Virginia Commonwealth guard Melvin Johnson (32) and forward Michael Gilmore celebrate after winning an NCAA college basketball game against Richmond in the quarterfinal round of the Atlantic 10 Conference tournament in New York, Friday, March 13, 2015. Vi
Mary Altaffer
March 13, 2015

NEW YORK (AP) At a time of sweeping change in college sports, when the most powerful football conferences are setting a new course for the NCAA, the Atlantic 10 is focused on remaining the same.

The conference built on playing big-time basketball plans to stay that way, undeterred by the rising cost of doing business.

''As long as our presidents and our universities continue to put the resources in and support basketball at the highest level, I think you'll see we'll continue to be competitive,'' George Washington athletic director Patrick Nero said.

The A-10 is in the middle of a five-day run in Brooklyn. The conference tournament heated up Thursday with top-seeded Davidson beating La Salle on a buzzer-beater and VCU topping rival Richmond 70-67 in an intense game that had Barclays Center jumping.

The conference is headed toward another selection Sunday when it will send multiple teams to the NCAA Tournament. Not quite as many as last year's six, but half that is likely.

Commissioner Bernadette McGlade steered the A-10 through conference realignment, with recent additions such as Davidson and VCU keeping the league among the best in college basketball. The A-10 has its tournament sites and television deals locked up through the 2020-21 season.

The next challenge will be adjusting to the NCAA's restructuring. The five wealthiest conferences - the Atlantic Coast Conference, Pac-12, Big 12, Big Ten and Southeastern Conference - now have the ability to make rules regarding how student-athletes can be compensated.

The Big Five's first move was to increase the value of a scholarship for all athletes to include full cost of attendance beyond tuition, room and board and books.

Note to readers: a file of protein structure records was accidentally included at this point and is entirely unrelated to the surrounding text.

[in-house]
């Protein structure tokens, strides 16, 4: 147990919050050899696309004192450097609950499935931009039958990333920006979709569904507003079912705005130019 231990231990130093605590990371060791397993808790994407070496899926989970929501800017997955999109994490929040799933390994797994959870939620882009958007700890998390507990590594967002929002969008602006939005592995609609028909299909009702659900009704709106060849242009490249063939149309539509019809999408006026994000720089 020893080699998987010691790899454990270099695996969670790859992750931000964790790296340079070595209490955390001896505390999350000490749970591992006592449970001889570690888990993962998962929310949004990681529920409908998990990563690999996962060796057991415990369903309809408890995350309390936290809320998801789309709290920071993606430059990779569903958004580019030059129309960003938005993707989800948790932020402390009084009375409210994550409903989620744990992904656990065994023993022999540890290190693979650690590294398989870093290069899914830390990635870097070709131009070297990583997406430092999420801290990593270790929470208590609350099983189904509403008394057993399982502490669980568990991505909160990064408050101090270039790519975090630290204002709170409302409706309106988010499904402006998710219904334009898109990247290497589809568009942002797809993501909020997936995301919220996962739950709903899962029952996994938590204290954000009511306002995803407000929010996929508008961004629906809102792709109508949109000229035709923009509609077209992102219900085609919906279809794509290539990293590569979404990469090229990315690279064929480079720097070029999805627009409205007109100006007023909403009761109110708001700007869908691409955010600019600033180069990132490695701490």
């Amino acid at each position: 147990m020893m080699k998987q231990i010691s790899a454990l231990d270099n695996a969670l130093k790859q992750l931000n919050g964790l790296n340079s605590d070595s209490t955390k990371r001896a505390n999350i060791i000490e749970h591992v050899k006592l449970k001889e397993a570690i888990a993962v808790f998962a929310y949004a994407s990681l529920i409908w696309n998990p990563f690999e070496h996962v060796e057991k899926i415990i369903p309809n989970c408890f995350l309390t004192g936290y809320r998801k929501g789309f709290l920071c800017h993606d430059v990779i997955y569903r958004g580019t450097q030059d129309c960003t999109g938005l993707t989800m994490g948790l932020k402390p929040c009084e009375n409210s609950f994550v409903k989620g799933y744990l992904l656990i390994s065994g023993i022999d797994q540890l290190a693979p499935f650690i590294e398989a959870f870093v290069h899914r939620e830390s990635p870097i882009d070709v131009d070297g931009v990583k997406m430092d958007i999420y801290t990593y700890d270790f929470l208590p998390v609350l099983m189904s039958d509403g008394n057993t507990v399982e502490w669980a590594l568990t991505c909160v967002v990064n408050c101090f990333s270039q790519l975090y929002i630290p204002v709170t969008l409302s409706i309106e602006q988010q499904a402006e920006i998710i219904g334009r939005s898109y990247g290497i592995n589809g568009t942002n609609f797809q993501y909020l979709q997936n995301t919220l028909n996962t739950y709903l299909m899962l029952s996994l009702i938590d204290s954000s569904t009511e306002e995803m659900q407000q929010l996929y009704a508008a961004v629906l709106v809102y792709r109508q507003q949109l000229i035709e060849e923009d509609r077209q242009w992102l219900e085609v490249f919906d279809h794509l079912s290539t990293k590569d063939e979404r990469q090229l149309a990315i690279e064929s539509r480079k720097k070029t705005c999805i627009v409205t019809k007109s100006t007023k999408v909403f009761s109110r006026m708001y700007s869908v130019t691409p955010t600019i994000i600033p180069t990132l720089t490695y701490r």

''We had talked about it a year in advance,'' McGlade said this week between games at Barclays Center.

The autonomy legislation passed was permissive, so conferences outside the Big Five are not forced to pay the extra funds. But to avoid putting its teams at a competitive disadvantage, the Atlantic 10 schools pledged to keep up with those in FBS when it comes to men's and women's basketball.

''I think what might happen is there might be degrees of separation, but I don't believe anybody behind us is going to catch up in the new governance,'' St. Joseph's athletic director Don Julia said. ''If we're anywhere from one to seven in the basketball world, we're going to be one to seven. Period. I don't see that changing.''

McGlade said the reality is nothing has changed for the Atlantic 10, other than the amount its schools will have to pay in basketball scholarships. The A-10 will maximize scholarship funding in basketball and allow its members to determine how it funds the rest of its sports.

''It's having your resources and strategically spending your resources so that you can leverage the highest success - both institutionally and as a conference,'' McGlade said.

Without access to the billions of dollars generated by big-time college football - Massachusetts is the only Atlantic 10 member that plays in FBS - A-10 athletic programs have less to spend than schools in FBS.

''A lot of our schools, those resources do come from institutional support,'' Nero said.

Athletic budgets in the Atlantic 10 range from $10-$30 million annually - or about half of Mississippi State's budget, the smallest in the SEC West.

But not footing the bill for big-time football - which eats up much of the money it brings in - helps Atlantic 10 schools keep up with the Big Five in basketball, Nero said.

''Especially in basketball, it doesn't always necessarily mean the more you spend the more your opportunity is to win,'' Nero said. ''We've never matched a lot of the Big Five conferences in the amount of money we've spent in basketball, but we've always been competitive. Over the last two years there's been years we've have more teams in the NCAA Tournament than the Pac 12. Had more teams in the NCAA Tournament than the ACC. Last year we had double than the Big East did.''

To stay competitive with those conferences, the Atlantic 10 has made a commitment to play them.

''If everybody does it collectively, then everybody gets credit,'' McGlade said.

To that end, McGlade negotiated a deal with the ACC and Barclays Center that put the ACC tournament in Brooklyn for in 2017 and '18. In return, the ACC agreed to play a doubleheader with the A-10 at Barclays during the next three seasons. After stops at Washington, D.C., and Pittsburgh, the A-10 tournament will return to Barclays for three years starting in 2019.

''I think a lot of people would have said a few years ago, `Not sure the A-10 is going to survive this,''' Nero said. "And we're as good as we've ever been.''

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